Acetabulum Fracture

Acetabulum Fracture

| Acetabulum Fracture
What is acetabulum fracture ?

The acetabulum is the part of the pelvis that forms the socket of the hip joint. An acetabulum fracture is a type of hip fracture that occurs when the bone of the acetabulum is broken. This type of fracture is usually caused by a high-energy traumatic event such as a car accident or a fall from a height.


Acetabulum fractures are typically caused by high-energy traumatic events, such as:

  1. Motor vehicle accidents: Collisions involving cars, trucks, motorcycles, or bicycles can cause significant force to be applied to the hip joint, leading to an acetabulum fracture.
  2. Falls from a height: Falls from a significant height, such as from a ladder, roof, or balcony, can cause significant impact to the hip joint and may result in an acetabulum fracture.
  3. Sports injuries: Athletes who participate in contact sports such as football, rugby, and ice hockey are at risk for hip injuries including acetabulum fractures.
  4. Work-related injuries: Certain occupations such as construction, mining, and firefighting involve physical demands and increased risk for falls and traumatic injuries.
  5. Violence: Assault and physical altercations can result in significant trauma to the hip joint and may cause an acetabulum fracture.

Treatment for an acetabulum fracture typically involves surgery to realign the bone and stabilize the hip joint. The specific surgical approach and technique used will depend on the type and severity of the fracture. Some common surgical treatments for acetabulum fractures include:

  1. Open reduction and internal fixation: This involves making an incision to access the broken bone fragments and using plates, screws, or wires to hold the bone in place while it heals.
  2. Closed reduction and percutaneous fixation: This involves using minimally invasive techniques to realign the broken bone fragments and inserting screws or wires through the skin to hold the bone in place.
  3. Total hip replacement: In cases where the hip joint is severely damaged or the acetabulum fracture is complex, a total hip replacement may be necessary to restore function and stability to the hip joint.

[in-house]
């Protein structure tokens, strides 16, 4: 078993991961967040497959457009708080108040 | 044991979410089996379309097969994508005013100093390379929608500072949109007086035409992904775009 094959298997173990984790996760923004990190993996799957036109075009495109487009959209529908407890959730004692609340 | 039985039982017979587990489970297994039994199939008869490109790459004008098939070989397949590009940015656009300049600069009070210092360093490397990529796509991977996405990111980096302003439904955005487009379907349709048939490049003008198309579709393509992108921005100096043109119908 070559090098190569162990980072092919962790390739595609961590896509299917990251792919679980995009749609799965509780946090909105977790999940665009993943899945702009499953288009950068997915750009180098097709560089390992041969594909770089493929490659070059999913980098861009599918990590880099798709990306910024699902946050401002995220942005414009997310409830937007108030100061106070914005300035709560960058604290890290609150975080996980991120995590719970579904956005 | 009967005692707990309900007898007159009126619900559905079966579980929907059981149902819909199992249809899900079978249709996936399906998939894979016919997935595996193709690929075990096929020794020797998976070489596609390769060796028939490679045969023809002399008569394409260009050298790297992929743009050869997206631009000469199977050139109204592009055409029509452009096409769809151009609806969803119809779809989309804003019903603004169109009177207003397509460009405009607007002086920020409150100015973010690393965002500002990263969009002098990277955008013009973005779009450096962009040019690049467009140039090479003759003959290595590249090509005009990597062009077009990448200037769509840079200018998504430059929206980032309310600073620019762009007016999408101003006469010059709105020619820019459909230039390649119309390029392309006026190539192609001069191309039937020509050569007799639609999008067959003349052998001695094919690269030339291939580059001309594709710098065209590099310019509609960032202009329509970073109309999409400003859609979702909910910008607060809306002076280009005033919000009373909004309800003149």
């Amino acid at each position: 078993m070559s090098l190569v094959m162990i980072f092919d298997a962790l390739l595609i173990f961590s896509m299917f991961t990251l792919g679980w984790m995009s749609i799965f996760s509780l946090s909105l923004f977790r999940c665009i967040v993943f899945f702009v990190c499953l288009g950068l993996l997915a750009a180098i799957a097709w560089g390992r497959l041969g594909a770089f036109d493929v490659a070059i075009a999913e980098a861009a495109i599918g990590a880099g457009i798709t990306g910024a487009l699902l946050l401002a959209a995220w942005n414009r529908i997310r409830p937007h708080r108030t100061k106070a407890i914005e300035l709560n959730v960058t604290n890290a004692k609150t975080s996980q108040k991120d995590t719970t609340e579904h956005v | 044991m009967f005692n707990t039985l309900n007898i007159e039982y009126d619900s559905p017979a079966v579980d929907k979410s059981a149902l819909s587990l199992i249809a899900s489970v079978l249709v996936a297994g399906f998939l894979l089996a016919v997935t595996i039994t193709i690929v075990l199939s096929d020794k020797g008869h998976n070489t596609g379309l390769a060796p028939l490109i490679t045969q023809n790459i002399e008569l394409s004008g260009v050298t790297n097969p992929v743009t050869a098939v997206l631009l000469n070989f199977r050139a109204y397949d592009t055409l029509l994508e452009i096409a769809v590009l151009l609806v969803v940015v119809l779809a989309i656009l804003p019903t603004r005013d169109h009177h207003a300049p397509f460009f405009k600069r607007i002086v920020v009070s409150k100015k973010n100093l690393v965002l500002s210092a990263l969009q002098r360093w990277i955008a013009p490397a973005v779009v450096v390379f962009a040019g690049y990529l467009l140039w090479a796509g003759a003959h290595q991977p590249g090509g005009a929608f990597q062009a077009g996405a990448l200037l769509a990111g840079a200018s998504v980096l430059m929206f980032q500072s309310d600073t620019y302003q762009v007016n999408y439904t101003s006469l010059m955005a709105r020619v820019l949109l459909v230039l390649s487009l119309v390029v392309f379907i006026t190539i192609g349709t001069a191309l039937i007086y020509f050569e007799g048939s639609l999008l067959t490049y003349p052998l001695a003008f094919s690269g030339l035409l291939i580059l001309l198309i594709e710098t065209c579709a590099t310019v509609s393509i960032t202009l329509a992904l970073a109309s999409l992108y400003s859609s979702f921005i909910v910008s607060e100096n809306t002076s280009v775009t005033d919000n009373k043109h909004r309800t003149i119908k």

Physical therapy plays a critical role in the treatment and rehabilitation of patients with an acetabulum fracture. A physical therapist can help patients regain mobility, strength, and function of the hip joint and lower extremity, as well as manage pain and swelling during the recovery period.

A physical therapy program for acetabulum fracture typically begins soon after surgery or injury, and may include the following components:

  1. Range of motion exercises: This involves gentle movements and stretches to improve flexibility and mobility of the hip joint and surrounding muscles.
  2. Strengthening exercises: This involves exercises to strengthen the muscles of the hip, thigh, and lower leg to improve stability and support of the hip joint.
  3. Balance and coordination training: This involves exercises to improve balance, coordination, and proprioception (awareness of body position and movement) to help reduce the risk of falls and improve overall function.
  4. Gait training: This involves working with the patient to improve their ability to walk safely and effectively, with or without an assistive device such as crutches or a walker



Physiotherapy plays an important role in the treatment of ankle strains by helping to restore strength, flexibility, and range of motion to the ankle joint. Depending on the severity of the strain, your physiotherapy treatment plan may include some or all of the following:

  1. Range of motion exercises: These exercises involve moving the ankle joint through a full range of motion to improve flexibility and reduce stiffness.

  2. Strengthening exercises: Strengthening exercises target the muscles around the ankle joint to help improve stability and prevent future injuries.

  3. Balance and proprioception training: Balance and proprioception exercises can help improve the overall function of the ankle joint and reduce the risk of falls.

  4. Gait training: If you are experiencing difficulty walking due to your ankle strain, gait training can help improve your walking pattern and reduce pain while walking.

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